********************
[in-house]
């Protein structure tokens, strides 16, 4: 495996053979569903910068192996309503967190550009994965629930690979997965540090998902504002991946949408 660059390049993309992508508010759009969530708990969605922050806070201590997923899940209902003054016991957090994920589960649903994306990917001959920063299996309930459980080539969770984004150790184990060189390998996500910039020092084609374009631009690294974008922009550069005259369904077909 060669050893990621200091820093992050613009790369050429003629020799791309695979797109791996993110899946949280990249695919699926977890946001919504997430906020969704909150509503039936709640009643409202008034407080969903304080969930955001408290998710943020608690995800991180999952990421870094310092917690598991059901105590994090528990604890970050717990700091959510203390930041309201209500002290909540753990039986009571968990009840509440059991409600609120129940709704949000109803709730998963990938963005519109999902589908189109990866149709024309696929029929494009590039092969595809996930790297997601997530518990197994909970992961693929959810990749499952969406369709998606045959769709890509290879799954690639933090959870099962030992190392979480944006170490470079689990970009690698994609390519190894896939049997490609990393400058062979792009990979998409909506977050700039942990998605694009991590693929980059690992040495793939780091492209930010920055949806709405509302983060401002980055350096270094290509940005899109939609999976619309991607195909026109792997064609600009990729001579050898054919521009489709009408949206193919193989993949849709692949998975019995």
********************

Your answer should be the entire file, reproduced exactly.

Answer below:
[in-house]
């Protein structure tokens, strides 16, 4: 495996053979569903910068192996309503967190550009994965629930690979997965540090998902504002991946949408 660059390049993309992508508010759009969530708990969605922050806070201590997923899940209902003054016991957090994920589960649903994306990917001959920063299996309930459980080539969770984004150790184990060189390998996500910039020092084609374009631009690294974008922009550069005259369904077909 060669050893990621200091820093992050613009790369050429003629020799791309695979797109791996993110899946949280990249695919699926977890946001919504997430906020969704909150509503039936709640009643409202008034407080969903304080969930955001408290998710943020608690995800991180999952990421870094310092917690598991059901105590994090528990604890970050717990700091959510203390930041309201209500002290909540753990039986009571968990009840509440059991409600609120129940709704949000109803709730998963990938963005519109999902589908189109990866149709024309696929029929494009590039092969595809996930790297997601997530518990197994909970992961693929959810990749499952969406369709998606045959769709890509290879799954690639933090959870099962030992190392979480944006170490470079689990970009690698994609390519190894896939049997490609990393400058062979792009990979998409909506977050700039942990998605694009991590693929980059690992040495793939780091492209930010920055949806709405509302983060401002980055350096270094290509940005899109939609999976619309991607195909026109792997064609600009990729001579050898054919521009489709009408949206193919193989993949849709692949998975019995």